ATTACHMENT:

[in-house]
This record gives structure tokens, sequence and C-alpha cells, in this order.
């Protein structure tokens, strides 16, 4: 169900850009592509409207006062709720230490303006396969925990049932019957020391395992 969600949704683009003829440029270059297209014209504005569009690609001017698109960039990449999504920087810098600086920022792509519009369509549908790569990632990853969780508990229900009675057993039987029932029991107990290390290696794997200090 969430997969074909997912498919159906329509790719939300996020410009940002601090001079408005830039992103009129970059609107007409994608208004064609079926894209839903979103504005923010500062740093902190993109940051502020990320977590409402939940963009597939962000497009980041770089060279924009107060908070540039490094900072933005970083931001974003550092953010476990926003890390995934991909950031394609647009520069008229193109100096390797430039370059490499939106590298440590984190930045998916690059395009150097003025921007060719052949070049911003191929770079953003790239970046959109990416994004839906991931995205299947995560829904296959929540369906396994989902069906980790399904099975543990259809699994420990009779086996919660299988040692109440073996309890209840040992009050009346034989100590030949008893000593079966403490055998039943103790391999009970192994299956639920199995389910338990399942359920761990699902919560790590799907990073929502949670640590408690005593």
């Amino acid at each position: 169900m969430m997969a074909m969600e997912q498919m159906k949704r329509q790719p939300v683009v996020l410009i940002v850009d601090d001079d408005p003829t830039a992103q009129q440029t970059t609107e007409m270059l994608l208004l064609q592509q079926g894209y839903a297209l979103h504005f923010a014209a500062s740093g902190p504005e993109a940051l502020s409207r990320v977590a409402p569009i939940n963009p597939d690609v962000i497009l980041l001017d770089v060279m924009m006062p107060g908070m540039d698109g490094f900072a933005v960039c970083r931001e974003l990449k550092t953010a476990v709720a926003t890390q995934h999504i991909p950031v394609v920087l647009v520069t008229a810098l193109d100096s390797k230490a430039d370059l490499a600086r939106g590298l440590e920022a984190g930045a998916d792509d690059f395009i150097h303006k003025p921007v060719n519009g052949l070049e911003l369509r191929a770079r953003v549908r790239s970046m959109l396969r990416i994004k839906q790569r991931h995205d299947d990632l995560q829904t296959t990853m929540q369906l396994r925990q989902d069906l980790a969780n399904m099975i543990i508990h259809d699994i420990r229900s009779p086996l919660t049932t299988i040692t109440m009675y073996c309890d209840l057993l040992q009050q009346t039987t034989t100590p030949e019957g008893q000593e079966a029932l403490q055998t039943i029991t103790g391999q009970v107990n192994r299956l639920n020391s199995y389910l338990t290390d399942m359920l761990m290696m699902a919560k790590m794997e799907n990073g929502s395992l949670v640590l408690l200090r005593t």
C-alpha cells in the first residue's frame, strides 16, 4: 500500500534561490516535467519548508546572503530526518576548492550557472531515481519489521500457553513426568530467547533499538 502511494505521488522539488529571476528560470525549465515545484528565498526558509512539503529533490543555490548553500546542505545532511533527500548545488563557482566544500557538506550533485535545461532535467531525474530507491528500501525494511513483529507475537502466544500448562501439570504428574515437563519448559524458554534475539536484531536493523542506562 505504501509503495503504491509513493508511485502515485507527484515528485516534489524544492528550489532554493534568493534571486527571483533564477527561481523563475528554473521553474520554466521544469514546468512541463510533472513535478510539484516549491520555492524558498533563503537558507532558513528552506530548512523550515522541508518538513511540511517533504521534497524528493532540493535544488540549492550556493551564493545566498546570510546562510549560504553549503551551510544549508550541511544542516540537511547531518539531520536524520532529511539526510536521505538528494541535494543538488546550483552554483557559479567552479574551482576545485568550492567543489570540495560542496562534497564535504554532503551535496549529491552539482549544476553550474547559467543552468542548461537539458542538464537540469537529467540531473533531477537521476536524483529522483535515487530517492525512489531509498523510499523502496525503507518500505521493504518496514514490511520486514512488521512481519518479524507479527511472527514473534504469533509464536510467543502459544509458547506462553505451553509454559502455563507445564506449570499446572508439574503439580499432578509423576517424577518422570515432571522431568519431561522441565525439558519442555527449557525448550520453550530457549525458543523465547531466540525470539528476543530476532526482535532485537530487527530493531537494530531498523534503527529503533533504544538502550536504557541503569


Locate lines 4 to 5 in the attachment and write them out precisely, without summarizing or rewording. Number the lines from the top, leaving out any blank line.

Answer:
């Amino acid at each position: 169900m969430m997969a074909m969600e997912q498919m159906k949704r329509q790719p939300v683009v996020l410009i940002v850009d601090d001079d408005p003829t830039a992103q009129q440029t970059t609107e007409m270059l994608l208004l064609q592509q079926g894209y839903a297209l979103h504005f923010a014209a500062s740093g902190p504005e993109a940051l502020s409207r990320v977590a409402p569009i939940n963009p597939d690609v962000i497009l980041l001017d770089v060279m924009m006062p107060g908070m540039d698109g490094f900072a933005v960039c970083r931001e974003l990449k550092t953010a476990v709720a926003t890390q995934h999504i991909p950031v394609v920087l647009v520069t008229a810098l193109d100096s390797k230490a430039d370059l490499a600086r939106g590298l440590e920022a984190g930045a998916d792509d690059f395009i150097h303006k003025p921007v060719n519009g052949l070049e911003l369509r191929a770079r953003v549908r790239s970046m959109l396969r990416i994004k839906q790569r991931h995205d299947d990632l995560q829904t296959t990853m929540q369906l396994r925990q989902d069906l980790a969780n399904m099975i543990i508990h259809d699994i420990r229900s009779p086996l919660t049932t299988i040692t109440m009675y073996c309890d209840l057993l040992q009050q009346t039987t034989t100590p030949e019957g008893q000593e079966a029932l403490q055998t039943i029991t103790g391999q009970v107990n192994r299956l639920n020391s199995y389910l338990t290390d399942m359920l761990m290696m699902a919560k790590m794997e799907n990073g929502s395992l949670v640590l408690l200090r005593t």
C-alpha cells in the first residue's frame, strides 16, 4: 500500500534561490516535467519548508546572503530526518576548492550557472531515481519489521500457553513426568530467547533499538 502511494505521488522539488529571476528560470525549465515545484528565498526558509512539503529533490543555490548553500546542505545532511533527500548545488563557482566544500557538506550533485535545461532535467531525474530507491528500501525494511513483529507475537502466544500448562501439570504428574515437563519448559524458554534475539536484531536493523542506562 505504501509503495503504491509513493508511485502515485507527484515528485516534489524544492528550489532554493534568493534571486527571483533564477527561481523563475528554473521553474520554466521544469514546468512541463510533472513535478510539484516549491520555492524558498533563503537558507532558513528552506530548512523550515522541508518538513511540511517533504521534497524528493532540493535544488540549492550556493551564493545566498546570510546562510549560504553549503551551510544549508550541511544542516540537511547531518539531520536524520532529511539526510536521505538528494541535494543538488546550483552554483557559479567552479574551482576545485568550492567543489570540495560542496562534497564535504554532503551535496549529491552539482549544476553550474547559467543552468542548461537539458542538464537540469537529467540531473533531477537521476536524483529522483535515487530517492525512489531509498523510499523502496525503507518500505521493504518496514514490511520486514512488521512481519518479524507479527511472527514473534504469533509464536510467543502459544509458547506462553505451553509454559502455563507445564506449570499446572508439574503439580499432578509423576517424577518422570515432571522431568519431561522441565525439558519442555527449557525448550520453550530457549525458543523465547531466540525470539528476543530476532526482535532485537530487527530493531537494530531498523534503527529503533533504544538502550536504557541503569